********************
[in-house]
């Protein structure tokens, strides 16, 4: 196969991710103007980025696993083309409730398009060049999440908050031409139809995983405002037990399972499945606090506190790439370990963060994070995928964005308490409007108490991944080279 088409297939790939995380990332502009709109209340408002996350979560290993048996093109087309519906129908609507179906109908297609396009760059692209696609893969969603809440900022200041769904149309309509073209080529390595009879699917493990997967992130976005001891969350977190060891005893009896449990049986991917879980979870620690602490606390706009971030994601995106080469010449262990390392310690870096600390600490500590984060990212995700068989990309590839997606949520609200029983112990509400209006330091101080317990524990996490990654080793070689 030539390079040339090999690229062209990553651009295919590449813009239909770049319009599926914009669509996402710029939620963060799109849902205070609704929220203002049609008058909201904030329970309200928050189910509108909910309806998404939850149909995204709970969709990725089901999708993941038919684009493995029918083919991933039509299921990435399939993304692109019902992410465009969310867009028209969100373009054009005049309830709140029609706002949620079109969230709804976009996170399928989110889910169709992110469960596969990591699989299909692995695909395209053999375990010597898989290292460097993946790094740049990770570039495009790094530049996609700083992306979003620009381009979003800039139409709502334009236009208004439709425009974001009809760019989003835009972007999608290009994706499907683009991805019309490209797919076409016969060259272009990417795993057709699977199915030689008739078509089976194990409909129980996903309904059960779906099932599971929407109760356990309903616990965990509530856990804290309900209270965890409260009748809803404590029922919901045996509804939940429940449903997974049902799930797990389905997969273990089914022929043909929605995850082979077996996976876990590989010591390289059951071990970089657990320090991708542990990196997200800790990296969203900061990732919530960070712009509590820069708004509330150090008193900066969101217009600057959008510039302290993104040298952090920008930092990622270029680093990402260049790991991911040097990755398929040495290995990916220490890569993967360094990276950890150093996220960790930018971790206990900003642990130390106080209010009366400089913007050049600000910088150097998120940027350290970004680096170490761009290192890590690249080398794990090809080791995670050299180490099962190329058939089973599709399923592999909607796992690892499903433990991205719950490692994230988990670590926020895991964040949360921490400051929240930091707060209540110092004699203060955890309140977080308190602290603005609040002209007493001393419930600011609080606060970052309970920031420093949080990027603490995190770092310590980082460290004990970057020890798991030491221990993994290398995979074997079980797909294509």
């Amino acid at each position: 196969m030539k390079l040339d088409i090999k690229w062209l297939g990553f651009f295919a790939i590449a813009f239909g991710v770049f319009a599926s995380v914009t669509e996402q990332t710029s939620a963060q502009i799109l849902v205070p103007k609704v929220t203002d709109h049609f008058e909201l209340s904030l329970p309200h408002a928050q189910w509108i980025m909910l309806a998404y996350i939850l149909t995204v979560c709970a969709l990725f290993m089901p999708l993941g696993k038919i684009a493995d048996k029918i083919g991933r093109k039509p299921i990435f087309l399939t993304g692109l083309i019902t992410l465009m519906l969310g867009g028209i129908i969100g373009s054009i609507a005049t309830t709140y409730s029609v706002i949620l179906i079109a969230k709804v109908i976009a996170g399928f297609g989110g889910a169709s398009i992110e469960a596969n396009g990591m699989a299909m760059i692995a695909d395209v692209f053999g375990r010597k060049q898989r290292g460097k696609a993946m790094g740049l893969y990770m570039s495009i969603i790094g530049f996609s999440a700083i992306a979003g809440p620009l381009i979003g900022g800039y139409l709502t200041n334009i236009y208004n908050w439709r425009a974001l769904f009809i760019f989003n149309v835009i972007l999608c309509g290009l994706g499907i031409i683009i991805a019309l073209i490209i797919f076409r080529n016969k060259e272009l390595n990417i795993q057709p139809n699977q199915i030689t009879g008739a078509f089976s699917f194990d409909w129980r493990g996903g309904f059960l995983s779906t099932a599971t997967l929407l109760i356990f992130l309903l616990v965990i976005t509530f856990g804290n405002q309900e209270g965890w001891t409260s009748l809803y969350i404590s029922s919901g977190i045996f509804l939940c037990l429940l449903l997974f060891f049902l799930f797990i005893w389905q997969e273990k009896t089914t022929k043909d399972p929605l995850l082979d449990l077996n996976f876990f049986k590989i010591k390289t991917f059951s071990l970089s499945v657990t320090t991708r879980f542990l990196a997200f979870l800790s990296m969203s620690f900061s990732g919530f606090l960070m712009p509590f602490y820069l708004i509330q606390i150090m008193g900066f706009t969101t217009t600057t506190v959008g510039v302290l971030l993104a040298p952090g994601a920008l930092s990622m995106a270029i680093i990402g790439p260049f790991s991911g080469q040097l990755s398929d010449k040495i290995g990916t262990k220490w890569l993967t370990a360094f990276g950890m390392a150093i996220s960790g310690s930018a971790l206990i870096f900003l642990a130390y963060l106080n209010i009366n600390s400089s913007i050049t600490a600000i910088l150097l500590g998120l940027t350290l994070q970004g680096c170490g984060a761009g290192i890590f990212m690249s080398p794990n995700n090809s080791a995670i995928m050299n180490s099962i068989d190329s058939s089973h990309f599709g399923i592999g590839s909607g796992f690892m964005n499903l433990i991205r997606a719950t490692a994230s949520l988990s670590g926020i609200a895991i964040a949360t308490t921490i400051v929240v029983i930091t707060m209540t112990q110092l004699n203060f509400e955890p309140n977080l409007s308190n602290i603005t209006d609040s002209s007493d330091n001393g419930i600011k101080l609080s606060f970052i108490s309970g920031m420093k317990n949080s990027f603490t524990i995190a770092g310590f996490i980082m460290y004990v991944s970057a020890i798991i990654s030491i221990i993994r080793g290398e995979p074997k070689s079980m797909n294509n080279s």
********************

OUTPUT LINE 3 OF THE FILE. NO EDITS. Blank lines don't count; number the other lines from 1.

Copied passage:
């Amino acid at each position: 196969m030539k390079l040339d088409i090999k690229w062209l297939g990553f651009f295919a790939i590449a813009f239909g991710v770049f319009a599926s995380v914009t669509e996402q990332t710029s939620a963060q502009i799109l849902v205070p103007k609704v929220t203002d709109h049609f008058e909201l209340s904030l329970p309200h408002a928050q189910w509108i980025m909910l309806a998404y996350i939850l149909t995204v979560c709970a969709l990725f290993m089901p999708l993941g696993k038919i684009a493995d048996k029918i083919g991933r093109k039509p299921i990435f087309l399939t993304g692109l083309i019902t992410l465009m519906l969310g867009g028209i129908i969100g373009s054009i609507a005049t309830t709140y409730s029609v706002i949620l179906i079109a969230k709804v109908i976009a996170g399928f297609g989110g889910a169709s398009i992110e469960a596969n396009g990591m699989a299909m760059i692995a695909d395209v692209f053999g375990r010597k060049q898989r290292g460097k696609a993946m790094g740049l893969y990770m570039s495009i969603i790094g530049f996609s999440a700083i992306a979003g809440p620009l381009i979003g900022g800039y139409l709502t200041n334009i236009y208004n908050w439709r425009a974001l769904f009809i760019f989003n149309v835009i972007l999608c309509g290009l994706g499907i031409i683009i991805a019309l073209i490209i797919f076409r080529n016969k060259e272009l390595n990417i795993q057709p139809n699977q199915i030689t009879g008739a078509f089976s699917f194990d409909w129980r493990g996903g309904f059960l995983s779906t099932a599971t997967l929407l109760i356990f992130l309903l616990v965990i976005t509530f856990g804290n405002q309900e209270g965890w001891t409260s009748l809803y969350i404590s029922s919901g977190i045996f509804l939940c037990l429940l449903l997974f060891f049902l799930f797990i005893w389905q997969e273990k009896t089914t022929k043909d399972p929605l995850l082979d449990l077996n996976f876990f049986k590989i010591k390289t991917f059951s071990l970089s499945v657990t320090t991708r879980f542990l990196a997200f979870l800790s990296m969203s620690f900061s990732g919530f606090l960070m712009p509590f602490y820069l708004i509330q606390i150090m008193g900066f706009t969101t217009t600057t506190v959008g510039v302290l971030l993104a040298p952090g994601a920008l930092s990622m995106a270029i680093i990402g790439p260049f790991s991911g080469q040097l990755s398929d010449k040495i290995g990916t262990k220490w890569l993967t370990a360094f990276g950890m390392a150093i996220s960790g310690s930018a971790l206990i870096f900003l642990a130390y963060l106080n209010i009366n600390s400089s913007i050049t600490a600000i910088l150097l500590g998120l940027t350290l994070q970004g680096c170490g984060a761009g290192i890590f990212m690249s080398p794990n995700n090809s080791a995670i995928m050299n180490s099962i068989d190329s058939s089973h990309f599709g399923i592999g590839s909607g796992f690892m964005n499903l433990i991205r997606a719950t490692a994230s949520l988990s670590g926020i609200a895991i964040a949360t308490t921490i400051v929240v029983i930091t707060m209540t112990q110092l004699n203060f509400e955890p309140n977080l409007s308190n602290i603005t209006d609040s002209s007493d330091n001393g419930i600011k101080l609080s606060f970052i108490s309970g920031m420093k317990n949080s990027f603490t524990i995190a770092g310590f996490i980082m460290y004990v991944s970057a020890i798991i990654s030491i221990i993994r080793g290398e995979p074997k070689s079980m797909n294509n080279s």